Wednesday, 25 April 2012

The Mensch fallacy








The ideologically driven neoliberal dogma that has been the foundation of Conservative party policy for over three decades is defunct. It was holed beneath the water line when the "evil state sector" stepped in with the biggest state subsidies in human history (bailouts at above 90% of GDP by the government's own estimates and the near complete nationalisation of several debt stricken and insolvent banks) to rescue the financial sector temples of neoliberalism from the consequences of their own reckless gambling. Yet the political and economic establishment continue hawking exactly the same ideologically driven neoliberal clap trap under the new name of "austerity".

The best that (failed) Tories like Louise Mensch can offer in defence of their adherence to defunct ideologically driven pseudo-economic gibberish is to trot out truly pathetic arguments against those who complain about the defunct neoliberal model, excessive corporate greed, financial sector corruption and growing inequality.

The Mensch fallacy relies upon the straw man argument that anyone that opposes neoliberal economics, must be a raving anti-capitalist tree-hugger who opposes all forms of trade. Thus if these protesters have ever bought any commodity under the capitalist system (coffee and tents are her cited examples) they must be complete hypocrites.


Louise Mensch made this utterly lame point during an appearance on the long running BBC topical news comedy panel show Have I Got News For You and was immediately set upon by the other panellists for having made such a stunningly fallacious argument. That she tried to pull off a spectacularly lame right-wing fallacy in such a public setting gives her the unusual distinction of getting the first ever political myth busting fallacy named in her (dis)honour.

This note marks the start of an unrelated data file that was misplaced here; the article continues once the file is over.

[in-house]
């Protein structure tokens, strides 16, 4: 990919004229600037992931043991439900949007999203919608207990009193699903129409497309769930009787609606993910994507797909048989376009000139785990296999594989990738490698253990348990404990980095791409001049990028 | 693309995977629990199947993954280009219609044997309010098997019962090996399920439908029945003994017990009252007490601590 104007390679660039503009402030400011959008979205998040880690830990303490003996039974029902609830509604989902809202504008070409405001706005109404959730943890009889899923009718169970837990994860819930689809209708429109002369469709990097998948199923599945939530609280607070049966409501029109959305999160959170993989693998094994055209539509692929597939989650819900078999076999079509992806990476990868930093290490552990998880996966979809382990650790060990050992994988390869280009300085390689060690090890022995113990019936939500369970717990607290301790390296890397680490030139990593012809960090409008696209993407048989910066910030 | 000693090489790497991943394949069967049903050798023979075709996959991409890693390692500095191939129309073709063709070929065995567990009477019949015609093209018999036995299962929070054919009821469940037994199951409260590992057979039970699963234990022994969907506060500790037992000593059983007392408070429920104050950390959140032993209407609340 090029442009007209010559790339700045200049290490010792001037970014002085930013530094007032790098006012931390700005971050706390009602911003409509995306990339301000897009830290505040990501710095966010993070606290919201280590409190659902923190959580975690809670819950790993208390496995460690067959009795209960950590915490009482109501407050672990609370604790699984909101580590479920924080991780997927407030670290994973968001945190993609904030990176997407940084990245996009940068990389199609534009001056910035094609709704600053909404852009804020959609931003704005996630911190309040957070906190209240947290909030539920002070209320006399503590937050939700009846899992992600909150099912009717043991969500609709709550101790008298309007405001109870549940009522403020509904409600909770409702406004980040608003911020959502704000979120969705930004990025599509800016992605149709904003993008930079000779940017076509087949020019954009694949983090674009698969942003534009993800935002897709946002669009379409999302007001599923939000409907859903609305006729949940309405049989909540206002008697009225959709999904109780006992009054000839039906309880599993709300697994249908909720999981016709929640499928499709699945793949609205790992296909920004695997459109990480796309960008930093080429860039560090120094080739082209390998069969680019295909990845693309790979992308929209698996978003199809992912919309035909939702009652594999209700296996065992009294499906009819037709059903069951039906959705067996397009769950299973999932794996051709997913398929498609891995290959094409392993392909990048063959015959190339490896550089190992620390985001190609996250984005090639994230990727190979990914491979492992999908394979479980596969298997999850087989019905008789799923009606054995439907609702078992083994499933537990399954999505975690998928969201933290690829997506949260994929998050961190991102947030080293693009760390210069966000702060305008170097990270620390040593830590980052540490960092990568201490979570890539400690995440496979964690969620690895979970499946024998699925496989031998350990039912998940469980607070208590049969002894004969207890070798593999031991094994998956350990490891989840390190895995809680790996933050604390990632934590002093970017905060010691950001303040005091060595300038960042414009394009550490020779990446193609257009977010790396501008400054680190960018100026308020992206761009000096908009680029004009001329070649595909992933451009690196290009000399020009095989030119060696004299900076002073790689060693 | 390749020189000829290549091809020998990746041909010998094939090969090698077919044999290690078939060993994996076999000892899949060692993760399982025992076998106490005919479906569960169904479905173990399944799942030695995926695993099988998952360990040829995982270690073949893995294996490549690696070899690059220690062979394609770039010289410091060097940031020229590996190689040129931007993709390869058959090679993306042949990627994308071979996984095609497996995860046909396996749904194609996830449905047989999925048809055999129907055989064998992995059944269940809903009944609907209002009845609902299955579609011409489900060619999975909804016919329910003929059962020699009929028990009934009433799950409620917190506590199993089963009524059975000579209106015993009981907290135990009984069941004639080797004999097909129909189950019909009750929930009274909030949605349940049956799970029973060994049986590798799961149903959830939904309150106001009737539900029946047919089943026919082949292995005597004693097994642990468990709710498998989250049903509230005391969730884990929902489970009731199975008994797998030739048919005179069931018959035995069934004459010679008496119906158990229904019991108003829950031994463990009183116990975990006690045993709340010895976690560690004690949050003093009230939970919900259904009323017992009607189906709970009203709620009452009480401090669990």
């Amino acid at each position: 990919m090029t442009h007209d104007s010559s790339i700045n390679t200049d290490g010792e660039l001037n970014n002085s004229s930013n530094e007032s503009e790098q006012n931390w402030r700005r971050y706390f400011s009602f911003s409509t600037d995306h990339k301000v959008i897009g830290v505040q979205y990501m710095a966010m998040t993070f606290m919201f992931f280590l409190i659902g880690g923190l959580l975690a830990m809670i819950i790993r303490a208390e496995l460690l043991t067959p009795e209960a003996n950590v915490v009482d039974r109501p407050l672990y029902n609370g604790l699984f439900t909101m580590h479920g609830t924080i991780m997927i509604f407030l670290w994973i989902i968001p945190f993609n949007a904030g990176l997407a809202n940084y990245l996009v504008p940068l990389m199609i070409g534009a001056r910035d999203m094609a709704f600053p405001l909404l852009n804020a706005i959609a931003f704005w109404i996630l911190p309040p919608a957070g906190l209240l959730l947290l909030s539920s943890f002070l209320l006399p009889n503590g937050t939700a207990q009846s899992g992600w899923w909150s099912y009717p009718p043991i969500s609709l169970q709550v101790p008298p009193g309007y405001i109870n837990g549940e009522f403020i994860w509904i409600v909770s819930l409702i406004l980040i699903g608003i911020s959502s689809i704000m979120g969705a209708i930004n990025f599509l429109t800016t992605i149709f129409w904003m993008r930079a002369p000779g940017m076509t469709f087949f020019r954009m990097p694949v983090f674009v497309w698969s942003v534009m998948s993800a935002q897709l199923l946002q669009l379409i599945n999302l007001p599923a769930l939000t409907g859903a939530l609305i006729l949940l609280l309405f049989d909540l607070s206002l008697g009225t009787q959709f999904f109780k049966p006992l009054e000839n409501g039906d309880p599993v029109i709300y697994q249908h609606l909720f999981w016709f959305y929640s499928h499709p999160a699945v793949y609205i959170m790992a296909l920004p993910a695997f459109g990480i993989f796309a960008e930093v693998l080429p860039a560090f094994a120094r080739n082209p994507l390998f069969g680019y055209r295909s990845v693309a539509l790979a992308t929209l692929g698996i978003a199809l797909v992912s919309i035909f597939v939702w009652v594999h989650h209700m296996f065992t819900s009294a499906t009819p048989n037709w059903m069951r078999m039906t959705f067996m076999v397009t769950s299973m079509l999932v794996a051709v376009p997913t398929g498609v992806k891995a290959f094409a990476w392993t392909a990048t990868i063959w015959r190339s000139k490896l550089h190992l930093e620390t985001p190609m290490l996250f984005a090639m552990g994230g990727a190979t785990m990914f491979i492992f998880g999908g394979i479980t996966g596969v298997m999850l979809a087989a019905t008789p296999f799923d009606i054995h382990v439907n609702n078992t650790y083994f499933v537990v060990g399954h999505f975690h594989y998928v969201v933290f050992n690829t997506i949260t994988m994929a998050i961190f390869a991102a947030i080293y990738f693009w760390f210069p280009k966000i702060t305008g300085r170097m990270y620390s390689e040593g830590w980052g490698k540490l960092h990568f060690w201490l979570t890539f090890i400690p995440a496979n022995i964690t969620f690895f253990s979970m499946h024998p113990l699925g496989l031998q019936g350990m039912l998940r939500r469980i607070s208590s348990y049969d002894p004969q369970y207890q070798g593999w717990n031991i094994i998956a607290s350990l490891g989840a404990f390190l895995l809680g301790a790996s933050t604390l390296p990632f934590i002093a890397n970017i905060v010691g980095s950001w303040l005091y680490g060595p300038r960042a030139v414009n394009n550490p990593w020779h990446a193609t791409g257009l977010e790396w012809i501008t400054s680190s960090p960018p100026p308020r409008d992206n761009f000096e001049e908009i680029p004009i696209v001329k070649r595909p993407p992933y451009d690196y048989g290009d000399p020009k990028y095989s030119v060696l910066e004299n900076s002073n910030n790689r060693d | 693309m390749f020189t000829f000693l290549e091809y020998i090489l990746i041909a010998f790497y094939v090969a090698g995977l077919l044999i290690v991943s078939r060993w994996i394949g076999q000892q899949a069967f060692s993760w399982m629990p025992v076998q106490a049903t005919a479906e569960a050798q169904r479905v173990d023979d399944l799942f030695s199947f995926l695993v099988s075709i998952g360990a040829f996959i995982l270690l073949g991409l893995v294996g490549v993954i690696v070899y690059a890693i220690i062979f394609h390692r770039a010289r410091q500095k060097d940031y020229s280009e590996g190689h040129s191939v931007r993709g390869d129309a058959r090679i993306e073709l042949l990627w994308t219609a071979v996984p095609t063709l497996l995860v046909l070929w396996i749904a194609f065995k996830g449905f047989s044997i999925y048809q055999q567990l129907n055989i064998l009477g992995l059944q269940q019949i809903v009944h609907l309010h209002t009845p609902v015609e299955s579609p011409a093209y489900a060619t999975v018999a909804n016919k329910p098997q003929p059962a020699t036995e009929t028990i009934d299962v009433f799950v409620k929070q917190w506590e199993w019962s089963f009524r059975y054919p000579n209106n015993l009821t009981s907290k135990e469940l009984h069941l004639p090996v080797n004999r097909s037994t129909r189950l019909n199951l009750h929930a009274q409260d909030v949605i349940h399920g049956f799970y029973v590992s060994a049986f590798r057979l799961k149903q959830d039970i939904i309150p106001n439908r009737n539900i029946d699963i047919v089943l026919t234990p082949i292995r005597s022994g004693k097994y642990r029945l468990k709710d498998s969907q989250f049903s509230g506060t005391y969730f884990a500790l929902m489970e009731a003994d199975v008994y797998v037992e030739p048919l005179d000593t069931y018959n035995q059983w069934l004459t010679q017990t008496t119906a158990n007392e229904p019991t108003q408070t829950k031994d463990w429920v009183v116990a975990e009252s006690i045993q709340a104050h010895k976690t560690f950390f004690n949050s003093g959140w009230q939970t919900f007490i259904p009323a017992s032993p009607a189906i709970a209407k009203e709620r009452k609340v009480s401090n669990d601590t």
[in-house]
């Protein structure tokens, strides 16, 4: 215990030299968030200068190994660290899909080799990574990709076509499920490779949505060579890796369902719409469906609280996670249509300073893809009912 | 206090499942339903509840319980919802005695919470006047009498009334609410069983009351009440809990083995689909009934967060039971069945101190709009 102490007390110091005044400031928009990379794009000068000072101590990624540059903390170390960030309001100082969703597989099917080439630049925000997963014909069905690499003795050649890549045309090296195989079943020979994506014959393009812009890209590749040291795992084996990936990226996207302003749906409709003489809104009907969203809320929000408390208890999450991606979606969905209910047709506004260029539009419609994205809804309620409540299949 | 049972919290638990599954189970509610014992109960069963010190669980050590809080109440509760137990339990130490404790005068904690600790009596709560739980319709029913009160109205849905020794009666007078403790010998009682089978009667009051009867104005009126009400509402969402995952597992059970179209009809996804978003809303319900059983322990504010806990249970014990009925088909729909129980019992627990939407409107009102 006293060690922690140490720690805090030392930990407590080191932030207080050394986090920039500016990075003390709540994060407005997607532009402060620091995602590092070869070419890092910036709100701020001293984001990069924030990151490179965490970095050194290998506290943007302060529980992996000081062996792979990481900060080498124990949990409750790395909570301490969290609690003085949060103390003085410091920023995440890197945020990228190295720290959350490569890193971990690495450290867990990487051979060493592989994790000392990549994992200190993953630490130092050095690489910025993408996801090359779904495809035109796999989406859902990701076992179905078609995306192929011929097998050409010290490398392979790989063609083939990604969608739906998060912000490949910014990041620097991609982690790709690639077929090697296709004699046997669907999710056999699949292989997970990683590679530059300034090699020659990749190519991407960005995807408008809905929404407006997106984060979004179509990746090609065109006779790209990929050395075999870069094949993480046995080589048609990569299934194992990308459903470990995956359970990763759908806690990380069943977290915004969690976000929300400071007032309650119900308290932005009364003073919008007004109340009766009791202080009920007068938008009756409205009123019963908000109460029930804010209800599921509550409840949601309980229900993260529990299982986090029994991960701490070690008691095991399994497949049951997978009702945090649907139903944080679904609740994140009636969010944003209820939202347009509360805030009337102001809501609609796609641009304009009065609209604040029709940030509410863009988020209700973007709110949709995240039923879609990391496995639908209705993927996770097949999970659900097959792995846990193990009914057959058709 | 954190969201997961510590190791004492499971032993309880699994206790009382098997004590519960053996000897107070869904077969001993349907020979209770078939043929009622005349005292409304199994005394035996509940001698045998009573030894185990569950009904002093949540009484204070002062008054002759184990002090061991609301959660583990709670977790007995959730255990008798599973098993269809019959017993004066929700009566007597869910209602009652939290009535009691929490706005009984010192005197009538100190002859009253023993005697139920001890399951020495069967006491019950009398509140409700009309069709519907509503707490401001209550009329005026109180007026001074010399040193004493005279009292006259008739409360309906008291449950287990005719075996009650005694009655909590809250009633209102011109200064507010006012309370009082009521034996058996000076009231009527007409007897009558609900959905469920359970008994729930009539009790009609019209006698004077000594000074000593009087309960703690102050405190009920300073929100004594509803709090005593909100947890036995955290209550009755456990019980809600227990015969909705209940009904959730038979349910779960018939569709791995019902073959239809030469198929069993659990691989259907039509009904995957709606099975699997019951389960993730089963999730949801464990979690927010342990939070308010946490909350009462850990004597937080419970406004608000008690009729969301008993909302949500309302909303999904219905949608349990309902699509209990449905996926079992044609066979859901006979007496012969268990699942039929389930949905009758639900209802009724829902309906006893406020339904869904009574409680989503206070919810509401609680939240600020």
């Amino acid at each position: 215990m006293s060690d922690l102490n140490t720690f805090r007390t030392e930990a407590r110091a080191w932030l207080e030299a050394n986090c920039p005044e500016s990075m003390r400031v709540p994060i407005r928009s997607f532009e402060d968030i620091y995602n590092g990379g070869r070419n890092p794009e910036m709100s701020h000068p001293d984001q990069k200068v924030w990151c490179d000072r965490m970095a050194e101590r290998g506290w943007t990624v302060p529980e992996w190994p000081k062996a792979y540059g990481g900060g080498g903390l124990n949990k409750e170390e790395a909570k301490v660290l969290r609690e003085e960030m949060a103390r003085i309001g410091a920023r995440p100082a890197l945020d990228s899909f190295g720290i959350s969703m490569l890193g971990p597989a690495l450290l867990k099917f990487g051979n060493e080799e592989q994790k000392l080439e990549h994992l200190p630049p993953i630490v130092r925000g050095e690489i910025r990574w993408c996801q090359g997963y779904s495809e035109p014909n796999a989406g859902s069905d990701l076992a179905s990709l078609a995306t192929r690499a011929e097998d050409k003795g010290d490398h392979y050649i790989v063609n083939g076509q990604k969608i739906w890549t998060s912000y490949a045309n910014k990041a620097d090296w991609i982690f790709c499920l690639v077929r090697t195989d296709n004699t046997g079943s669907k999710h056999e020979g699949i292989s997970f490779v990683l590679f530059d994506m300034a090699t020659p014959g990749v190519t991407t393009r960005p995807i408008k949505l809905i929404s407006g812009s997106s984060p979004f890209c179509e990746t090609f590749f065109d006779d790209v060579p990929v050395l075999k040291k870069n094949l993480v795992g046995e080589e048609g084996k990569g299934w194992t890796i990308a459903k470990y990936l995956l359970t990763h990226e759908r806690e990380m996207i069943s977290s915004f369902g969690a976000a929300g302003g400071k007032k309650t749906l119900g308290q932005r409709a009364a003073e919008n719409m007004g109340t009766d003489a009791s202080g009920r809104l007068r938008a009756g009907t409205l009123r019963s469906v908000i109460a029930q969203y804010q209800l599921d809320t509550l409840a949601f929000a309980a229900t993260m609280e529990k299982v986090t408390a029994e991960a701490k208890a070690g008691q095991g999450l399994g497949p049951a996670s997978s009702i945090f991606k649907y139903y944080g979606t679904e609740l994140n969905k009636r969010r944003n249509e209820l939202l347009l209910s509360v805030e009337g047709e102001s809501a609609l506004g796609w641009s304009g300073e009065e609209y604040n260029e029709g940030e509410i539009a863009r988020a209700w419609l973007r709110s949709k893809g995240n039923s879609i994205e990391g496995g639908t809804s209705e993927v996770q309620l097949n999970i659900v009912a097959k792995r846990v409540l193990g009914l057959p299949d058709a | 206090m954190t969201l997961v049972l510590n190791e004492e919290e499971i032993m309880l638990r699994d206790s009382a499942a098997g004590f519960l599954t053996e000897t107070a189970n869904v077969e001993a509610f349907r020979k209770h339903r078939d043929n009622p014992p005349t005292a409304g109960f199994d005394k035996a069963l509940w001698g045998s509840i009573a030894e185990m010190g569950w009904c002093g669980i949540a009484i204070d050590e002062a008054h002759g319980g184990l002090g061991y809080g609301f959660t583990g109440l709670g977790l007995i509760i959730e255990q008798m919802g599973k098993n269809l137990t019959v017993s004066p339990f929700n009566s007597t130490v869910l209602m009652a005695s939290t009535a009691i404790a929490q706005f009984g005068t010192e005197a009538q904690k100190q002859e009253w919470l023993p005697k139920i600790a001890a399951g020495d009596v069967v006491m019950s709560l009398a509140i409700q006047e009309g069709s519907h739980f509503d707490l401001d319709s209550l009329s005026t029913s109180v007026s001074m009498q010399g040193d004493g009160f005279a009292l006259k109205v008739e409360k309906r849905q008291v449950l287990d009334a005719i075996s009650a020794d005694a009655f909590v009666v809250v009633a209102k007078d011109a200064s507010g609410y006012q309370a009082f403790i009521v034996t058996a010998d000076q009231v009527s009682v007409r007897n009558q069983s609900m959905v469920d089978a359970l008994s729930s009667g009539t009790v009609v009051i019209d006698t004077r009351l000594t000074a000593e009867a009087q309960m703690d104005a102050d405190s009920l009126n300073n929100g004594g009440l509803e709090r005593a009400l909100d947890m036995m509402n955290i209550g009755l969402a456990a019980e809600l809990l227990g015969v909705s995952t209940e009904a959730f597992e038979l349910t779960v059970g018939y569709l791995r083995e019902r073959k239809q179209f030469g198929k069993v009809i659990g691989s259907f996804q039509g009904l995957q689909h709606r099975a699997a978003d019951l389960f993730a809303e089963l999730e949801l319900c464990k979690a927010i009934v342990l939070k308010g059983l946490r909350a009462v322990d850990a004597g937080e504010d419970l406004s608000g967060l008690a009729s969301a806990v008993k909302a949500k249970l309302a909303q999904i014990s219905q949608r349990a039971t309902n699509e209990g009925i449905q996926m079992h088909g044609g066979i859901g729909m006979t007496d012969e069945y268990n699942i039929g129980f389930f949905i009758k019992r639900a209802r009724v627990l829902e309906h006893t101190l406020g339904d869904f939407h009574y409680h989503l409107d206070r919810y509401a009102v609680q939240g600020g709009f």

The Mensch fallacy is so lame it hardly needs further deconstruction, but I'll go on anyway.

Opposing the excesses of the deregulated financial sector does not equate to hating capitalism and all forms of trade. Living within a particular economic system does not disbar a person from criticising perceived problems with the system. You don't have to want to go back to a stone age barter system economy in order to complain that the FTSE 100 corporate executives awarded themselves a stonking 49% average pay rise in 2011, at a time when the vast majority of ordinary people were being made to suffer wage repression and harsh self-defeating Tory austerity.


Another huge flaw in the Mensch fallacy is that it would work just as well as a criticism of anti-communist protesters, in that they will almost certainly have benefited from provisions of the state at some point (used the state owned public transport system, drunk from the state owned water supply or relied on their state sponsored education for their ability to write their protest banners).

The fact that the Mensch fallacy is equally applicable to anti-communist protesters is particularly ironic as her argument is little more than a stunningly dim-witted extension of the pathetic "If you don't like it here, why don't you just go and live in North Korea" retort.
 
              

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